Covid-19 and the missing data conundrum
By Mushtaque Chowdhury and Farzana Misha
The recent outbreak of Covid-19 is unprecedented. Given the novelty and the rapidly evolving contexts, data gathered from the field is the only path to attaining the true picture of the disease’s progress. Unfortunately, we do not have a handle on this yet. To design an evidence-based, feasible and effective response, the true extent of the spread and impact needs to be known that can only be had through accumulation of accurate and up to date statistics. Such data is needed not only on the health sector but also on economics, businesses, education, remittance, social safety nets, etc. A constant flow of new and updated data on the response from different actors including government, NGOs, healthcare providers, industry, businesses, and agriculture are needed to monitor and effectively combat the disease.
Much like the lack in coordination of responses, the same holds true for data generation. Here perhaps, concerns extend well beyond coordination. It is the sheer absence of some of relevant state machineries in the game. Let’s take the case of two prime public sector agencies vested with the responsibility of generating data, particularly during emergency situations in which we find ourselves — the Institute of Epidemiology and Disease Control Research (IEDCR) and the Bangladesh Bureau of Statistics (BBS).
The IEDCR was established in 1976 as the country’s ‘disease detectives’. Surveillance is an epidemiological practice through which the spread of a disease is predicted, observed and monitored to minimize harm to the populace. Over the years, it has made several important contributions. During 2007–2011, they investigated 76 disease outbreaks including the Nipah virus outbreak (no recent information available on their website). In 2009 when the H1N1 threatened Bangladesh, they instituted screening of incoming passengers through 16 points including three airports and recommended the text-book containment measures such as social distancing, wearing masks, washing hands and isolating patients. An important function the IEDCR has been performing since 1978 is in collecting and reporting on nationally notifiable diseases through weekly morbidity reports from upazila levels, and monthly disease profiles from medical college hospitals.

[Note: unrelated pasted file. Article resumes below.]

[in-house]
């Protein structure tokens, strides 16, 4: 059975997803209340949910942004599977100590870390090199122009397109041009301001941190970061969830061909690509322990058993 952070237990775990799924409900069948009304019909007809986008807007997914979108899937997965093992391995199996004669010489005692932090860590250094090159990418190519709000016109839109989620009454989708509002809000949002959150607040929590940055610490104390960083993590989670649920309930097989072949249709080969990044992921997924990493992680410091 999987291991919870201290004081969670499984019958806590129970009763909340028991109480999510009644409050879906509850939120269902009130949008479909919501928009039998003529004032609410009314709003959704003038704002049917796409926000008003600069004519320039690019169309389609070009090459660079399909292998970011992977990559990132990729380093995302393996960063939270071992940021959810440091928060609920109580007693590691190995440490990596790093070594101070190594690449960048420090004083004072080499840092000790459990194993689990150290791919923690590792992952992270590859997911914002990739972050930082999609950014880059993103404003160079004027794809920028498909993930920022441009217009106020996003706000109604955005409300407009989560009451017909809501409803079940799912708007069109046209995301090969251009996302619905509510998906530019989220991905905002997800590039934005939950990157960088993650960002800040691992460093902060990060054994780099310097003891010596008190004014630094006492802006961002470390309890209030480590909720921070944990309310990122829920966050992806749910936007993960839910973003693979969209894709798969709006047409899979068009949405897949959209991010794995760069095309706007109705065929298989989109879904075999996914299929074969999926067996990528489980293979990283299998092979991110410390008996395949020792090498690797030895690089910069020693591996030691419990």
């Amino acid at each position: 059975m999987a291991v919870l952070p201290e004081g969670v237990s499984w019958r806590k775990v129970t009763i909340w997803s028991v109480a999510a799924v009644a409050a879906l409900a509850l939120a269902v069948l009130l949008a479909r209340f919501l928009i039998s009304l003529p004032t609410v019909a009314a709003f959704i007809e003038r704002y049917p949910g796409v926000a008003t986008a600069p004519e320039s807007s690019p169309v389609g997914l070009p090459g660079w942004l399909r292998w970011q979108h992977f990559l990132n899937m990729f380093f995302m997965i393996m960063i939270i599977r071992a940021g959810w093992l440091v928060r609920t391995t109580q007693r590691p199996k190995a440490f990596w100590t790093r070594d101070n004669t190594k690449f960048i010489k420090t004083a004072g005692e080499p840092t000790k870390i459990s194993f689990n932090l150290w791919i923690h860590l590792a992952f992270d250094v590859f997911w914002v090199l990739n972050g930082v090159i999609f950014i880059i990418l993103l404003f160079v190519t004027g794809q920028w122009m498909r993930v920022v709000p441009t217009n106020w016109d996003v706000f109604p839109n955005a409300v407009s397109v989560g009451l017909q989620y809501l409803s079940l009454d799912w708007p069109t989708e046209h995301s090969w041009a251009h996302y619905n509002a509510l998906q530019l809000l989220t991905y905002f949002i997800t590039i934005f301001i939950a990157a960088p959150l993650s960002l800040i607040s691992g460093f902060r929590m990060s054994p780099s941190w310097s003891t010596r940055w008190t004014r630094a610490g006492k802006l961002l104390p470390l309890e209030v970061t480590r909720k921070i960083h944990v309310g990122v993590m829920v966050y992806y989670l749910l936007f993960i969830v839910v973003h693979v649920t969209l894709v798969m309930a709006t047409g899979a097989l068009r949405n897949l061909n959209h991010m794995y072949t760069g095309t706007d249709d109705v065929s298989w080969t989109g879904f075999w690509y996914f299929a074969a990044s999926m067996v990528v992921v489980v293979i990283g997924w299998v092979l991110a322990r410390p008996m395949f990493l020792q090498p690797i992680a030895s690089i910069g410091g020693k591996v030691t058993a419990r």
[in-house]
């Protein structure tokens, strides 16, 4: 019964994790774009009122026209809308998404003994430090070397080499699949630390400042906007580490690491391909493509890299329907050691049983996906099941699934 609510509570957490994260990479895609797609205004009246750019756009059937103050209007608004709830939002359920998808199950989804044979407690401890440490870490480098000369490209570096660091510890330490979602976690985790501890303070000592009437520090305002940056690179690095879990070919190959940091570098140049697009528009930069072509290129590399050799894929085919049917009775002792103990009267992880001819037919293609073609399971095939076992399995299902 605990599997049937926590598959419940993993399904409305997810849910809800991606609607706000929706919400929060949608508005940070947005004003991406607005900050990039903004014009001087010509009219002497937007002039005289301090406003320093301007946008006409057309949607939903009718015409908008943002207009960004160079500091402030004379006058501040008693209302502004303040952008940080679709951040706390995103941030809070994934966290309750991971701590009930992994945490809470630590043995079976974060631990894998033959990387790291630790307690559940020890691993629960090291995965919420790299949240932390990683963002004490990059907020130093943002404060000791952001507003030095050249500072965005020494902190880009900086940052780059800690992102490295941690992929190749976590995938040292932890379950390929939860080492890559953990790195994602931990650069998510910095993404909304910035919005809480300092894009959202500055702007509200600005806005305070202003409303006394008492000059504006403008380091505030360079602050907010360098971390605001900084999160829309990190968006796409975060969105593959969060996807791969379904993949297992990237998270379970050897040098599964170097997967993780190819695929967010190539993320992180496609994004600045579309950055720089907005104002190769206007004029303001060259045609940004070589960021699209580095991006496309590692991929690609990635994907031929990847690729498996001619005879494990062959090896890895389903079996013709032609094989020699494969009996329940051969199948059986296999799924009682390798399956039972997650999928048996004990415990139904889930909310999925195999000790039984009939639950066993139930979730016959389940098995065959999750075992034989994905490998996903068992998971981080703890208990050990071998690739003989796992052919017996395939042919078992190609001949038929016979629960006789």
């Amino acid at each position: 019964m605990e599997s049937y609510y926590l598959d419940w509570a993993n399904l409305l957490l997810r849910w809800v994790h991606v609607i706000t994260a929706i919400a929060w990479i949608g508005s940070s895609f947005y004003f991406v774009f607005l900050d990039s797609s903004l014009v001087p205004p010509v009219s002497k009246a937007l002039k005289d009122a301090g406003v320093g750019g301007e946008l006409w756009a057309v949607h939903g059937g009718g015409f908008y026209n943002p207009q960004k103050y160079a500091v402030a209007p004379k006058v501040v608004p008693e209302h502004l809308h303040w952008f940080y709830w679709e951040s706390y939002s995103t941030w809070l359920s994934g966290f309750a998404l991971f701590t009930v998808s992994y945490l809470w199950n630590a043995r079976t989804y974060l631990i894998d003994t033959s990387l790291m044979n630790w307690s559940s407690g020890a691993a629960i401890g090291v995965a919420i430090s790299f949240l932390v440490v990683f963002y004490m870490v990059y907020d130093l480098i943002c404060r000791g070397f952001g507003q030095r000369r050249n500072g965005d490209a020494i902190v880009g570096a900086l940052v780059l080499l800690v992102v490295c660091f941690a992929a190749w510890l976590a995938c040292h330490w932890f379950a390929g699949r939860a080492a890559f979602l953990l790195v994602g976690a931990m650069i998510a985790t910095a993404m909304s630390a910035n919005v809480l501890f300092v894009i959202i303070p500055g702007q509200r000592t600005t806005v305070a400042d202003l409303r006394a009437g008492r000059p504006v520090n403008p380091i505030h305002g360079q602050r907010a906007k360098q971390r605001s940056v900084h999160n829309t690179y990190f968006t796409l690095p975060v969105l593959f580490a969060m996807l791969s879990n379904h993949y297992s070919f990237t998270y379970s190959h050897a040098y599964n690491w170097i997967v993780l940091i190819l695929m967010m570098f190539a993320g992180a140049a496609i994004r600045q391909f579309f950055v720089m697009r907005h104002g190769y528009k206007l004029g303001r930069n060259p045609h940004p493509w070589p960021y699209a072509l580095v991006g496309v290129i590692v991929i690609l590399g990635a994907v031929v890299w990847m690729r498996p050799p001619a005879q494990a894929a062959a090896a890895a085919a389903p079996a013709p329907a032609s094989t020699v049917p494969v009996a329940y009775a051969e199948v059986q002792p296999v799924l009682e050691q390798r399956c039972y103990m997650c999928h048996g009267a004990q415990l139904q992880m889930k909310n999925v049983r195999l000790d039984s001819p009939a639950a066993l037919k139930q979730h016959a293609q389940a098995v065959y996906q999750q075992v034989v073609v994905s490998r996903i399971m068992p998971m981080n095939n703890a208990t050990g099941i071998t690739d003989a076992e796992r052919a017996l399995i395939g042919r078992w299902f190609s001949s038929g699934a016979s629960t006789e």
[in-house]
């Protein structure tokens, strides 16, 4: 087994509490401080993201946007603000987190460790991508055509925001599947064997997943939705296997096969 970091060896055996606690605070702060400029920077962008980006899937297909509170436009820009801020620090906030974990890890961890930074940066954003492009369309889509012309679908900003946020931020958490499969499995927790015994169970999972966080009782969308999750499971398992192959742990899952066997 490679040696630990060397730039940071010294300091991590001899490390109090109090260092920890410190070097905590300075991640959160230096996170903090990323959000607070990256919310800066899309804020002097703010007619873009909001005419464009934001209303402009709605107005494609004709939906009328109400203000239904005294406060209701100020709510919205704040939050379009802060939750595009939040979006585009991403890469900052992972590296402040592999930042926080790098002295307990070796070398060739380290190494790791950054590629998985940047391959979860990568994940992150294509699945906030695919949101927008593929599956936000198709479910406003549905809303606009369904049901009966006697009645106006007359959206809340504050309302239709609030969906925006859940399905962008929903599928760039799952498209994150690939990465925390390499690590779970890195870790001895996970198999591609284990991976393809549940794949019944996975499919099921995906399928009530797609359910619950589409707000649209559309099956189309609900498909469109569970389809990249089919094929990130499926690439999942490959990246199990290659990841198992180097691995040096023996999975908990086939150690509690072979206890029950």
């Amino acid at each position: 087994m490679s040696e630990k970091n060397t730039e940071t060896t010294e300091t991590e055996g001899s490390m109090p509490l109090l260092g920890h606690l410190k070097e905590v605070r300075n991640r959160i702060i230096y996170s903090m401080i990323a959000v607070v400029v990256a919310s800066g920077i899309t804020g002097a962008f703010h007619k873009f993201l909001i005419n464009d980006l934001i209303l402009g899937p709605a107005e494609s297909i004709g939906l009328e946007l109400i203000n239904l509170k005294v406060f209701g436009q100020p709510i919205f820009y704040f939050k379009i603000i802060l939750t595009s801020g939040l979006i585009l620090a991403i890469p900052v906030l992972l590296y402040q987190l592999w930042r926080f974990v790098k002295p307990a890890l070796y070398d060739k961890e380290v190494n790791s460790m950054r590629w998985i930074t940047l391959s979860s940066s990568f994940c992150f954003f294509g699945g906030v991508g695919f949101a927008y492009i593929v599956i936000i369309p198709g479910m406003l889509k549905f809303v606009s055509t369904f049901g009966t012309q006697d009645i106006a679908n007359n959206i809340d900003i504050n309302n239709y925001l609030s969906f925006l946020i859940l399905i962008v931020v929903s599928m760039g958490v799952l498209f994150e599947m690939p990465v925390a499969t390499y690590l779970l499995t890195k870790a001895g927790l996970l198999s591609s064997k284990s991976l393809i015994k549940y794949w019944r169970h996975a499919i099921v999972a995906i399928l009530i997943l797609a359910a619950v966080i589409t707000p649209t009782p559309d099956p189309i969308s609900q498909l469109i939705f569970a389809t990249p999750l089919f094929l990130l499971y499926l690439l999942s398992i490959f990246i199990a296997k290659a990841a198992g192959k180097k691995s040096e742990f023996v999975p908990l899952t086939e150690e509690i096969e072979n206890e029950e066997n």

Once COVID-19 hit our shores in early March, IEDCR was designated as the sole source of information for the disease’s spread in Bangladesh. The wait for the 3pm update became almost ritualistic. The situation has come a long way since the initial days when the sole testing site for Covid-19 was the IEDCR itself. Testing capacities have somewhat been decentralized now and extended to over 30 locations in Dhaka and main divisional cities. The fact that this is not enough, and agreed upon by epidemiologists, is epitomized by that fact that we have one of the lowest test rates in the region. Our testing rates (per million population) are almost half of those in India or Pakistan. There are limitations to expanding the facilities fast if the quality is to be ensured and IEDCR is being relinquished of its responsibilities of carrying out the tests. In the absence of widespread testing and reporting of related deaths, the media regularly reports on the number of deaths from ‘Corona-like symptoms’ which gives an alternative but less robust understanding on the spread of the disease. But couldn’t this be done by IEDCR itself by using its upazila-based weekly morbidity data? Why not they use the medical colleges-based disease profile data to give additional estimates? If reported correctly, such data would have been more reliable than any other sources, and, in the interim, could make national preparedness more evidence-based.